What’s the core message that you wanted to convey to your audience through these photos?

It is important to me that the work is reflective of the very real lived reality of struggle and hardship that many face when coming to a new country but that is also celebratory of the resilience and resistance of migrant communities. There is so much beauty in diasporic and migrant cultures, and in some ways, I see this as being a constructive way to respond to sometimes devastating realities.


When America Decides it Doesn’t Want You

By Laila Al-Arian

The video I received on my phone was disturbing. An emaciated child hooked up to a ventilator and struggling to breathe. It was sent to me by his father, a Syrian refugee in Turkey, who had been cleared to come to the U.S. but no longer could. I got in touch with Abdul Ghani Abdul Jawad, 30, a few days after Donald Trump signed an executive order banning citizens from seven Muslim-majority countries from coming into the U.S.

Abdul Ghani, a 30-year-old Syrian refugee living in Turkey, with his 2-year-old son, Abdul Jawad and 4-year-old daughter Aiysha

Speaking to Abdul Ghani via Whatsapp, I heard pain, desperation and urgency in his voice. He told me his family of five had been cleared to be resettled to the U.S. and were supposed to come in December, but couldn’t because at that point, his youngest child, Abdul Jawad, 2, was too sick to fly. He said the trip was later pushed back to Feb. 1 and cancelled because of the ban. I would later find out that the circumstances were a little more complicated than that, but it was clear his situation was urgent. He told me that his two sons, aged 6 and 2, were hospitalized because they had a rare genetic disorder, and that he wanted to bring them to the U.S. for medical treatment as soon as possible. After we hung up, he began sending me videos, including one of his older son, Yahya, in intensive care. “I’m suffering so much,” he told me. “I’m crying for my kids.”

Soon after our call, I was on a plane to Istanbul, on my way to meet correspondent Sharif Abdel Kouddous and Director of Photography Victor Tadashi Suarez. When we met Abdul Ghani and his wife and children at a small hospital in Istanbul, we understood why he was in such a rush to come to the U.S. According to his children’s medical records, both boys had been diagnosed with a severe immunodeficiency called Omenn Syndrome. It’s also known as the “bubble boy” disease because those who suffer from it are very vulnerable to infectious diseases and need to be kept in immaculately clean conditions. It can be cured with a bone marrow transplant, a costly and risky operation that is not easily available to Syrians in Turkey, let alone refugees with few means. The small hospital the children were staying in was not very clean. We saw bloodstained pillowcases and sheets, and their small, stuffy room reeked of bodily fluids. It was also ill-equipped to deal with children. There was no pediatrics unit and Yahya was the only child being treated in an ICU for adults.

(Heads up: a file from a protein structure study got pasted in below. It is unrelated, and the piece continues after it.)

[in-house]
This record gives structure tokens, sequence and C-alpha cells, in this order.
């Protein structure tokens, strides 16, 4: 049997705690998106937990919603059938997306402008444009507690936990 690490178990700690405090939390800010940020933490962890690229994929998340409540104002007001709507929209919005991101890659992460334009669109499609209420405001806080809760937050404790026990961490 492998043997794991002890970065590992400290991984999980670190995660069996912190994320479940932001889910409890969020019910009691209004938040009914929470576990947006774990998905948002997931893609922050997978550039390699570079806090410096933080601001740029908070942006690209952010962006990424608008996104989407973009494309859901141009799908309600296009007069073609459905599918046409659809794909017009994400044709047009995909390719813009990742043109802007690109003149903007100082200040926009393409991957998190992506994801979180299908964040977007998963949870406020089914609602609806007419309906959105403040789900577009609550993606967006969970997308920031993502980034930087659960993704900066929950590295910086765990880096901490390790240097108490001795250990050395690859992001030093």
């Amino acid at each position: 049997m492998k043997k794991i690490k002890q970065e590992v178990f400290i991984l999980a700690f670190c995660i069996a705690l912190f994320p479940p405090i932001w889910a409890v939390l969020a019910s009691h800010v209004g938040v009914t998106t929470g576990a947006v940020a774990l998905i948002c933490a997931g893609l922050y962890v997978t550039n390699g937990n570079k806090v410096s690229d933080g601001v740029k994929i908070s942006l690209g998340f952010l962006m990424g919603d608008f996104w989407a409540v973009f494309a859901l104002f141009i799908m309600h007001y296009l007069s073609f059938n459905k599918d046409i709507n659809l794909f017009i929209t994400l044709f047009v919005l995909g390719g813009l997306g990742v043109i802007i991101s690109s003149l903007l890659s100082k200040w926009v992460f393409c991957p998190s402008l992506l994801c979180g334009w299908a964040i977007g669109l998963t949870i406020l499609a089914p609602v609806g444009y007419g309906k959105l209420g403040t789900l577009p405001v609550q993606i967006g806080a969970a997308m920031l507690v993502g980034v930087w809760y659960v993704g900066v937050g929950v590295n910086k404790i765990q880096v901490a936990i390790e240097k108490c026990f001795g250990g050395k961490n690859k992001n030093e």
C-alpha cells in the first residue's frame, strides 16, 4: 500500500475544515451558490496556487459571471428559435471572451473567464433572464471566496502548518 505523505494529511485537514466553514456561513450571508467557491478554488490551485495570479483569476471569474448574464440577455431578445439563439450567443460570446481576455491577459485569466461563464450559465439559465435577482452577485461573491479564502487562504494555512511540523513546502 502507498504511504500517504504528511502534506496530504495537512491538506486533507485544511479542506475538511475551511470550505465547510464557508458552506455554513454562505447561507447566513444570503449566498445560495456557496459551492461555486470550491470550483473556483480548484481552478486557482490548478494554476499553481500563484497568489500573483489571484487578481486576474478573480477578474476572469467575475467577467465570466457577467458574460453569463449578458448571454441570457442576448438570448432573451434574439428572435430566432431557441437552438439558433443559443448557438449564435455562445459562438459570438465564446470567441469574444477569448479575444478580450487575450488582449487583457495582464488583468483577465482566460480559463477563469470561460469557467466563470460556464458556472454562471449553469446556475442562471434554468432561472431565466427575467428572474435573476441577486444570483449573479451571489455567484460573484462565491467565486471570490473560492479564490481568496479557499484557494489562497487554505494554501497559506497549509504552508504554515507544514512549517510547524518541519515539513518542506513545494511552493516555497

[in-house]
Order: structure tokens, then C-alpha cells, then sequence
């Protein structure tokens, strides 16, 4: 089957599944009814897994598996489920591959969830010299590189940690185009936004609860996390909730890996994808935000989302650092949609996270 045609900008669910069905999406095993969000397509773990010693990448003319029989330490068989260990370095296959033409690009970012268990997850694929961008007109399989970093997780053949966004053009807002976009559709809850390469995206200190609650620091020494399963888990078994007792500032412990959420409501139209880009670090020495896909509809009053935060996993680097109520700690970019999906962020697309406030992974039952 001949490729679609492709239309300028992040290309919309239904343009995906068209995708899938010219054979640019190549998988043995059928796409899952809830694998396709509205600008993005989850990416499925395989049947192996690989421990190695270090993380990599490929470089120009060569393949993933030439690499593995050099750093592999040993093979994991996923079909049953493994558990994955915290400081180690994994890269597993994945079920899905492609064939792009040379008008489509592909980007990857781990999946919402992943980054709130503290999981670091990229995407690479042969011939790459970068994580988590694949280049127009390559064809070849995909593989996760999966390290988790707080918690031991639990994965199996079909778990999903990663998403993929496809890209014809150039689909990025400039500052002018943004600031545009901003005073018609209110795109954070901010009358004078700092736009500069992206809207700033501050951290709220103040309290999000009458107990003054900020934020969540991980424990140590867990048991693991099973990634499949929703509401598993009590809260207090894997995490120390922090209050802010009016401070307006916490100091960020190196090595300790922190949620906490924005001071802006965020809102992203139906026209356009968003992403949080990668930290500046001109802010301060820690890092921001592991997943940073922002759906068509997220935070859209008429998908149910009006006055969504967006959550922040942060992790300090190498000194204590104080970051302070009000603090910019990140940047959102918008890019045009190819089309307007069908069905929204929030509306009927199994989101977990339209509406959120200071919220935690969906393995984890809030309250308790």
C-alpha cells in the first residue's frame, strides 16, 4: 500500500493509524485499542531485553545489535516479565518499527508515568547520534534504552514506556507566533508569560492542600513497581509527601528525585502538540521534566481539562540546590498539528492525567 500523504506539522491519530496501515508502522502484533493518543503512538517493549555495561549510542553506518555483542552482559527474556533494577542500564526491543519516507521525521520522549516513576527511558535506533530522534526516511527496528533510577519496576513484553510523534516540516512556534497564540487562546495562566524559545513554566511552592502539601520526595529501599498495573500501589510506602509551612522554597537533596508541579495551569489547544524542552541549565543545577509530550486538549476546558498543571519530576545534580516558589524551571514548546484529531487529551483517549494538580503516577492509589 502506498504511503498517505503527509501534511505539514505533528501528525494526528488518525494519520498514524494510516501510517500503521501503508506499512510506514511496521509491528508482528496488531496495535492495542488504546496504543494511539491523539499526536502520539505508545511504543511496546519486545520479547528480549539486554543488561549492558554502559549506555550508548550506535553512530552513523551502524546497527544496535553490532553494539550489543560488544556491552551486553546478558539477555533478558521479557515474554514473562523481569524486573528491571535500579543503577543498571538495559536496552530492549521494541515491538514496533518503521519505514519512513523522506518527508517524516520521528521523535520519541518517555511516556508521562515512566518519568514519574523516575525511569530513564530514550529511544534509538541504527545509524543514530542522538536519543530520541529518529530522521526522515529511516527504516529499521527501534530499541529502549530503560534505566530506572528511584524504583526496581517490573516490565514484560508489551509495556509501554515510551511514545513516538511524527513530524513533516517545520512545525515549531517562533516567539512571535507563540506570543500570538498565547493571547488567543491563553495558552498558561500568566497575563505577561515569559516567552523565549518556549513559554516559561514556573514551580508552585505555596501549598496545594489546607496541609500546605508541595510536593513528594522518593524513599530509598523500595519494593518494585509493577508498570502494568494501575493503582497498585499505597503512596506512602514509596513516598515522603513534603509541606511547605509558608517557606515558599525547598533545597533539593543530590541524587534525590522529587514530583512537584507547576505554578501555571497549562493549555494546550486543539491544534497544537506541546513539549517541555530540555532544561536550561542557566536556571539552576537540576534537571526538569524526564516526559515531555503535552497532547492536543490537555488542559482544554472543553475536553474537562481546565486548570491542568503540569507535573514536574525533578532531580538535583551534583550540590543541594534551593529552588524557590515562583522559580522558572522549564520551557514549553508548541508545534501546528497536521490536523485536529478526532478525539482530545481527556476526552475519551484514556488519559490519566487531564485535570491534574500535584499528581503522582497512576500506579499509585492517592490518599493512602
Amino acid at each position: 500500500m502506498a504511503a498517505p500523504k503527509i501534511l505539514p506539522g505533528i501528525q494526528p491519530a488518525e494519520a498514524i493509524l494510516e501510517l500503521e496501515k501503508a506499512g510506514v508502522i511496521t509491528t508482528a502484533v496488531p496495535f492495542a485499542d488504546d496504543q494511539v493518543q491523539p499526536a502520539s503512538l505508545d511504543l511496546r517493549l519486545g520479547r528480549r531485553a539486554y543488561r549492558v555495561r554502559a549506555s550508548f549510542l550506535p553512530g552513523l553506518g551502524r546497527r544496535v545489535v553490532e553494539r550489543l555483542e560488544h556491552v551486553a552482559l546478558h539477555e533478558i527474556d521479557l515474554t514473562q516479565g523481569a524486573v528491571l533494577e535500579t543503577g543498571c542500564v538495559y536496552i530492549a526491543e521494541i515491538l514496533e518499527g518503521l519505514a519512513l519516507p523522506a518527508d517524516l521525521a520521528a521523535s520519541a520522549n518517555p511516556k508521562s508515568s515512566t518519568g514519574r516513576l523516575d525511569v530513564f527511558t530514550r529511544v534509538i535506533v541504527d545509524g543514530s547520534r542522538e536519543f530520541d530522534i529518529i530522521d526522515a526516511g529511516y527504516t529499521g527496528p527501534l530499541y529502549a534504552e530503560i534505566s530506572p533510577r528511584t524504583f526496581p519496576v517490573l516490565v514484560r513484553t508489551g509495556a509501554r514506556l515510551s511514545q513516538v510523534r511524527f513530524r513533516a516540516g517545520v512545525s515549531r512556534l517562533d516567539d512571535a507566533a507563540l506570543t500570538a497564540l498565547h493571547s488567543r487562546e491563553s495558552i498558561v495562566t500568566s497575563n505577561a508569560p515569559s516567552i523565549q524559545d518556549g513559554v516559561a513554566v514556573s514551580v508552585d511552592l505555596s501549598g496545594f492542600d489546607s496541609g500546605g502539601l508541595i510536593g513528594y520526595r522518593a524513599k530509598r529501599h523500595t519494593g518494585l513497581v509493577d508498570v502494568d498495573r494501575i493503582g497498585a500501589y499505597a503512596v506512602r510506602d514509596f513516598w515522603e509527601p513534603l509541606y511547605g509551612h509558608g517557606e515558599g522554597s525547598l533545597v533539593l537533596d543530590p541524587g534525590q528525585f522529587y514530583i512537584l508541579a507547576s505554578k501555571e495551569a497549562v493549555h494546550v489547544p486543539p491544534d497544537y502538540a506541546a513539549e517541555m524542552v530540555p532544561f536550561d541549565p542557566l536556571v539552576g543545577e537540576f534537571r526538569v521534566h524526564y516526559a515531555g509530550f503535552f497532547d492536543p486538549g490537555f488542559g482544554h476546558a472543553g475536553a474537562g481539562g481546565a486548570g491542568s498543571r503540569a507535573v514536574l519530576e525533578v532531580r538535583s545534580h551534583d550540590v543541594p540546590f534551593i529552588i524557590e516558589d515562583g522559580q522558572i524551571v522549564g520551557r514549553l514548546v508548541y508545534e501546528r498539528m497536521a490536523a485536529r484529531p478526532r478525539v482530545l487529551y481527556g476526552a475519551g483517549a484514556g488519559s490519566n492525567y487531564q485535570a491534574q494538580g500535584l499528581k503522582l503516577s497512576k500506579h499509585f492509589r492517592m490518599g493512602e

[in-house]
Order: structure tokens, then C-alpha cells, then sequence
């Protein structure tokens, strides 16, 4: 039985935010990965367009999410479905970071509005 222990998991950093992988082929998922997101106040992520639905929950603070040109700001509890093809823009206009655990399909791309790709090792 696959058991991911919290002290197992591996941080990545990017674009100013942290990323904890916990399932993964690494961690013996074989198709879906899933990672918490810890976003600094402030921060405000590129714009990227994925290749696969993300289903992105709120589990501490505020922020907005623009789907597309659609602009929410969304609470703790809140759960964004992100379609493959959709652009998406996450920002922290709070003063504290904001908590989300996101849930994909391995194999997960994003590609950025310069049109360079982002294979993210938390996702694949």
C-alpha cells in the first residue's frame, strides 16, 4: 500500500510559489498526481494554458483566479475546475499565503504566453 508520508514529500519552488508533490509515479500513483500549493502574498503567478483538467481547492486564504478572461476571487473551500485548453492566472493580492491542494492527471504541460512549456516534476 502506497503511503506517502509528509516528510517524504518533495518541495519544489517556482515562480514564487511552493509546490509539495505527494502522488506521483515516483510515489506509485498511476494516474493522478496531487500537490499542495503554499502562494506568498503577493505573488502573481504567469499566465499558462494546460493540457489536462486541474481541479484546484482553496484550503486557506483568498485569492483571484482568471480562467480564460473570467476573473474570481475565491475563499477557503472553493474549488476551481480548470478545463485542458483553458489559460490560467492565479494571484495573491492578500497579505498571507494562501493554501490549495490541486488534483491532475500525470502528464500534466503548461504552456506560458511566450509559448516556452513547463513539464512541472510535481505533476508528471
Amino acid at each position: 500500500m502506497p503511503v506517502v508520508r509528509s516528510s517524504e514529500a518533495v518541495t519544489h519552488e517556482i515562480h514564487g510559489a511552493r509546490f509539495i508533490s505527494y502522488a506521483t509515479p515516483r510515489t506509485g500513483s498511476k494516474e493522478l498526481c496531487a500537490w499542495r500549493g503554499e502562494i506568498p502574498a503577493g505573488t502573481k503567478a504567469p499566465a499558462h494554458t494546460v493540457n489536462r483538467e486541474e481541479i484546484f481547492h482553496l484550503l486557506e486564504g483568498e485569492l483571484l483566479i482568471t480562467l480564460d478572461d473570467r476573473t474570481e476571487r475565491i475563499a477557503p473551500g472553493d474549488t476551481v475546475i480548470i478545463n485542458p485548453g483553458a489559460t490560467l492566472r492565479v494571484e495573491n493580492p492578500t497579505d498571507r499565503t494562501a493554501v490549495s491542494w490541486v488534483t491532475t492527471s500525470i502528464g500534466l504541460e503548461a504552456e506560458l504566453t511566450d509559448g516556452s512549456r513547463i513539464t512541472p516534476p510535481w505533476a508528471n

As he sat on a hospital bed with two of his children on his lap, Abdul Ghani told us that the family had a short window of time in January to make it over to the U.S. while both children were well enough to travel. But then their trip was cancelled. Days later, he says, his older son, Yahya’s health took a turn for the worse. For the family, it became a race against time. Their only hope now was for Yahya’s health to improve enough so he could fly to the U.S. for treatment.

To Abdul Ghani, the Trump administration’s justification that the ban is necessary for national security, a claim that was dismissed in at least two leaked Department of Homeland Security reports, doesn’t make any sense. “Those kids have nothing to do with terrorism,” he said. “Are they terrorists? Look at them. If [my son] doesn’t go to America or a European country for medical treatment, his life will be destroyed. He will die.”

One of the videos Abdul Ghani sent me was of his two sons on an indoor kiddie ride, a colorful car that swayed back and forth under dull fluorescent lights. The video was taken during a healthier time. A smiling Yahya is seen twisting a wheel with one hand, while his other arm rested around his brother’s neck. The video was eerily similar to one I had taken of my two young sons at an indoor amusement park in Istanbul a year before, bringing tears to my eyes. I was overcome with a feeling familiar to many parents, that the universal love we have for our children transcends citizenship. And borders. And religion.

Our Fault Lines film, “The Ban,” tells the story of the Abdul Jawad family, along with others affected by the executive order. It makes it clear that for some, the consequences of the Trump administration’s policy to temporarily ban entire nations from entering the country, are a matter of life and death.

This essay was originally posted on